Nothing's as lekker as the locally produced textile
With Africa and South Africa's manufacturing industry swamped by cheap Chinese goods, one entrepreneur, Zinhle Khumalo, believes there is still a huge market for Proudly Mzansi-produced textiles and apparel.
After working in administration for a number of years at corporates and parastatals such as Eskom and the eThekwini municipality in Durban, where she is based, Khumalo was inspired to venture into business in 2012 when an associate got a tender to manufacture hospital linen.
Khumalo, 37, from the township of Umlazi, says she was roped in with a number of other women to accelerate the production of bed linen for the Mpumalanga provincial government hospitals.
"After the end of the project many women were unemployed. So I was heartened to step in and help the women in the community of Umlazi. Some had small sewing machines and were doing 'piece jobs' just to sustain their families."
Three years later when the Mpumalanga contract ended in 2015, Khumalo established her Ikhethelo Textiles, creating employment for the home-based seamstresses in her community.
Today, she has 15 women in her employ and has a factory at Umlazi Industrial Site.
Ikhethelo Textiles specialises in producing clothing, including corporate and school uniforms, personal protective equipment (PPE), and T-shirts - but most importantly, makes use of locally sourced fabric.
In addition, it manufactures hospital linen with Alcopro, a special chemical that helps kill bacteria. "Initially, I didn't have any experience working with fabrics and cloth, but I was determined to learn.
"My resolve was to establish and own my Cut, Make and Trim factory (CMT). One other reason I started this factory is that we black people don't grow [our businesses] to become big factories."
Khumalo was fortunate, when she applied for funding at SA Breweries the conglomerate showed interest in her proposal and eventually assisted her with start-up capital for the equipment she lacked, mainly machinery.
"I then got down to work. I sent samples to my clients and everything started falling into place. I produced uniforms in the form of T-shirts with an embroidered logo for KFC.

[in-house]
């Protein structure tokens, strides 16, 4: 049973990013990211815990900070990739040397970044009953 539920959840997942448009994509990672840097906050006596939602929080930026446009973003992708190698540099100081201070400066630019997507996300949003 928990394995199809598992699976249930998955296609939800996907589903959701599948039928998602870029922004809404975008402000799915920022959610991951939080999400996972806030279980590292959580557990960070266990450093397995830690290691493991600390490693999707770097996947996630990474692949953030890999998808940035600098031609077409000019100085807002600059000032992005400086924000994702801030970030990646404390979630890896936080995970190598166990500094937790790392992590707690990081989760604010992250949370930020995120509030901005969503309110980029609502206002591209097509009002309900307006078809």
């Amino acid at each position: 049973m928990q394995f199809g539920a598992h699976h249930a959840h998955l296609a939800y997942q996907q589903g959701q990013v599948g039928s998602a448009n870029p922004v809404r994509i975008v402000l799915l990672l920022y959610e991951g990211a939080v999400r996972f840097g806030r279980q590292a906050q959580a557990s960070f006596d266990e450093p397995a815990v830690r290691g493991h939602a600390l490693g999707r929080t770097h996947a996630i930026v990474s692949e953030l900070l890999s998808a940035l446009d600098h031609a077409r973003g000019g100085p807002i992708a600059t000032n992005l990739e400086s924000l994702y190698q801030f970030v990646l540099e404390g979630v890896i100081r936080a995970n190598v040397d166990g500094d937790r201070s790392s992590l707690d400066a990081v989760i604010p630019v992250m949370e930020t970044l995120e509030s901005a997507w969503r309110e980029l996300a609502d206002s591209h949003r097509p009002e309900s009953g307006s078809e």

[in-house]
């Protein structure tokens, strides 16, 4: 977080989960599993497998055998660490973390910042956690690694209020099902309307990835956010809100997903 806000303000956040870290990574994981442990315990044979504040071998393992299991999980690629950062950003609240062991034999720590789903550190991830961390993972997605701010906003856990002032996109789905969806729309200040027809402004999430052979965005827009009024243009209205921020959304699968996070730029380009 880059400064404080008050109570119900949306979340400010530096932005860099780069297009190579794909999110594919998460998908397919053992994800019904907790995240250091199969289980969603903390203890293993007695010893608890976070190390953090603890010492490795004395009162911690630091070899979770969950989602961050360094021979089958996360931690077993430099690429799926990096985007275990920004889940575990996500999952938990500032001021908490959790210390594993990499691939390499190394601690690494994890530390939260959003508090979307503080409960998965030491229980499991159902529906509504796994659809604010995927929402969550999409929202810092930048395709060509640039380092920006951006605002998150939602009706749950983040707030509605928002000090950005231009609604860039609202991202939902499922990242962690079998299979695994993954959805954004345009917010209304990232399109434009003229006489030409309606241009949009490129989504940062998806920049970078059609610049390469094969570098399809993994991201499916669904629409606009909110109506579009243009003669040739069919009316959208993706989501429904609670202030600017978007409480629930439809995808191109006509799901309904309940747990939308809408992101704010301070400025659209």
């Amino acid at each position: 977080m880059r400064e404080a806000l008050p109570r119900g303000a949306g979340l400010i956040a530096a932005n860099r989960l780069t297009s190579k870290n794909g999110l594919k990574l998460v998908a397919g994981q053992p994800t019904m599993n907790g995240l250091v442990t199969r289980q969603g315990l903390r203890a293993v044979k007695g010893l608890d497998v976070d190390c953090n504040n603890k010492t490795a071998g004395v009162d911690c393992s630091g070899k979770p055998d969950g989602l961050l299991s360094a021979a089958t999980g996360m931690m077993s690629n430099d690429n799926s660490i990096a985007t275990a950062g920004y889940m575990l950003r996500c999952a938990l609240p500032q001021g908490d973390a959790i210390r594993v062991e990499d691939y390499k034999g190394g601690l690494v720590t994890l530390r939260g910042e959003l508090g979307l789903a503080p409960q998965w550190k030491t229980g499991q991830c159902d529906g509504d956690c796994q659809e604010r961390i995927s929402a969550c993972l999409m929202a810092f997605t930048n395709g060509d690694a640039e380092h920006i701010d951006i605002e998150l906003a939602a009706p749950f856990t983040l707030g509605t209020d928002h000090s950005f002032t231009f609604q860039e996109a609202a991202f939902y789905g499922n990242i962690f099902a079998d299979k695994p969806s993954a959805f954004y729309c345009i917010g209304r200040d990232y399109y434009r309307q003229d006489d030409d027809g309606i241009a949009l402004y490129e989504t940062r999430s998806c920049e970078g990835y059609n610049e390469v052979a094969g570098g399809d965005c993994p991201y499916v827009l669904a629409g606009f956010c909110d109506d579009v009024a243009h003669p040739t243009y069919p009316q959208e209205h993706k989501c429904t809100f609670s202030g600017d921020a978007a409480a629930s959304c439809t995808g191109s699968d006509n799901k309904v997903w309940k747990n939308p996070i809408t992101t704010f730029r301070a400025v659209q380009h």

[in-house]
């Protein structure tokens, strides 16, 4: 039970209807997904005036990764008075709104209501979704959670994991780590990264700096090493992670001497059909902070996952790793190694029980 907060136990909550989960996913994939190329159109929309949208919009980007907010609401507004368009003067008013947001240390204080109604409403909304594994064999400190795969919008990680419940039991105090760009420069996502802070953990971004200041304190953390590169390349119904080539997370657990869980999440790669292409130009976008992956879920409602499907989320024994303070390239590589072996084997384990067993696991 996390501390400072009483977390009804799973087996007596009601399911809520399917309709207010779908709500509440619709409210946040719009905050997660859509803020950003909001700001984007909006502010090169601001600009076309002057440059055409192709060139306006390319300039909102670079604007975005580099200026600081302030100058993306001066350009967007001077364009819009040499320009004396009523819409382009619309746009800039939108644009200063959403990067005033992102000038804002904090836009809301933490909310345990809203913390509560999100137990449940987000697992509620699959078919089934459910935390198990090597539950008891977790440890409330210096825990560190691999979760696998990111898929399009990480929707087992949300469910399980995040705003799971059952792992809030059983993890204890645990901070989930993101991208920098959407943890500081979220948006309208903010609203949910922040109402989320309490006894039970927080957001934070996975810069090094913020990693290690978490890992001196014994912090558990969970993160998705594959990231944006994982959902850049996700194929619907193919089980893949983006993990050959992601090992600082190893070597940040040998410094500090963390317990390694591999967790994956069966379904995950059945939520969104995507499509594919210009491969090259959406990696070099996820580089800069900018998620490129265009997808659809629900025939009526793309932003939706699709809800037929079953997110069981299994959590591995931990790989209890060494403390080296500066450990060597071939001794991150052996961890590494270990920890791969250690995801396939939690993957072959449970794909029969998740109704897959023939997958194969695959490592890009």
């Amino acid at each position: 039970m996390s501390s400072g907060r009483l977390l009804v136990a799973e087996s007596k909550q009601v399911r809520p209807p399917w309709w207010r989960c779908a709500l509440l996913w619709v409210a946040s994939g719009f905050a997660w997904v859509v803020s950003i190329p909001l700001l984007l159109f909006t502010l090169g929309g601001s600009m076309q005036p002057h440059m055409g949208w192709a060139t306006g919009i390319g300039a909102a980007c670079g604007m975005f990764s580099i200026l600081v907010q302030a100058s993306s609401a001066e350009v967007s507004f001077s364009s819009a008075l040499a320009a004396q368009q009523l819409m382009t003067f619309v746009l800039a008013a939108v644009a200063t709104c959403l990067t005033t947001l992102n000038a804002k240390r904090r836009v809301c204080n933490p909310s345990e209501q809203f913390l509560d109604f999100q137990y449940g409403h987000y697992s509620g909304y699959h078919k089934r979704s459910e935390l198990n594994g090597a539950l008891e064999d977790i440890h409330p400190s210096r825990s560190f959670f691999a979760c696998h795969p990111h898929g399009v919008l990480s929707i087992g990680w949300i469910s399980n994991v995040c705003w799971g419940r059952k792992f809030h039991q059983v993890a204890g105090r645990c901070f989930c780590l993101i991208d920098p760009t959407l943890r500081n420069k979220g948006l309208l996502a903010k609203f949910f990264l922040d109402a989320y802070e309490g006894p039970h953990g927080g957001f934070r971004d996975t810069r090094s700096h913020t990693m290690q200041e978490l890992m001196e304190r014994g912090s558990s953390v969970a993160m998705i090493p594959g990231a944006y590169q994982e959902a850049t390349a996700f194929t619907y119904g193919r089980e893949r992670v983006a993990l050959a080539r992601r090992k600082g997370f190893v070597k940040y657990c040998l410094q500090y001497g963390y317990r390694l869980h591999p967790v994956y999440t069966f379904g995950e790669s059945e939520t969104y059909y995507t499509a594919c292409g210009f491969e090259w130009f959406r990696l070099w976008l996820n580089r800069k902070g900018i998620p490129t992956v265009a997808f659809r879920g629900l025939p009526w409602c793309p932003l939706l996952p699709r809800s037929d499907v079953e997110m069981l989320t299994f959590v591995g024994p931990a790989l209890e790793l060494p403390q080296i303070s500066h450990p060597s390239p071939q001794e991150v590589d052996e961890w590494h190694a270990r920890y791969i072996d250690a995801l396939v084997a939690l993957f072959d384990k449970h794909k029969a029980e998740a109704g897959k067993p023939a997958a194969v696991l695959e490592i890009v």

Lately, I have been working with bigger clients like Transnet and Total SA.
"I was blown away when some of these big corporates offered me to use their premises because they have enormously large numbers of uniforms needing embroidery of the company logos. They wanted to assist by cutting my transport costs by working on site."
Although Ikhethelo Textiles' speciality is corporate uniform and protective gear, Khumalo is taking pride in her new venture, a range of luxurious bed linen made out of both 100% Egyptian cotton and bamboo fabric she has named Izinga Bedroom Affair.
"I'm passionate about community development and women empowerment and I've been involved in a lot of community projects dealing with social issues. I will be giving back 5% of Ikhethelo profit to skills development by helping adolescents with basic sewing skills."
Khumalo, a mother of two, who stays in Morningside, Durban, also revealed that realistically running a business has its difficulties. She was mentored by Christiaan Boland, an expert in garments from the Netherlands.
Another big textile firm that has partnered with her by giving her "smaller jobs" is Durban-based ABA. "I look up to them for inspiration. In the long term I would like to open another branch in KwaMashu to create further job opportunities for women in that community. As an SAB KickStart Boost finalist, Khumalo hopes to gain in-depth knowledge within her industry and gain access to other markets.
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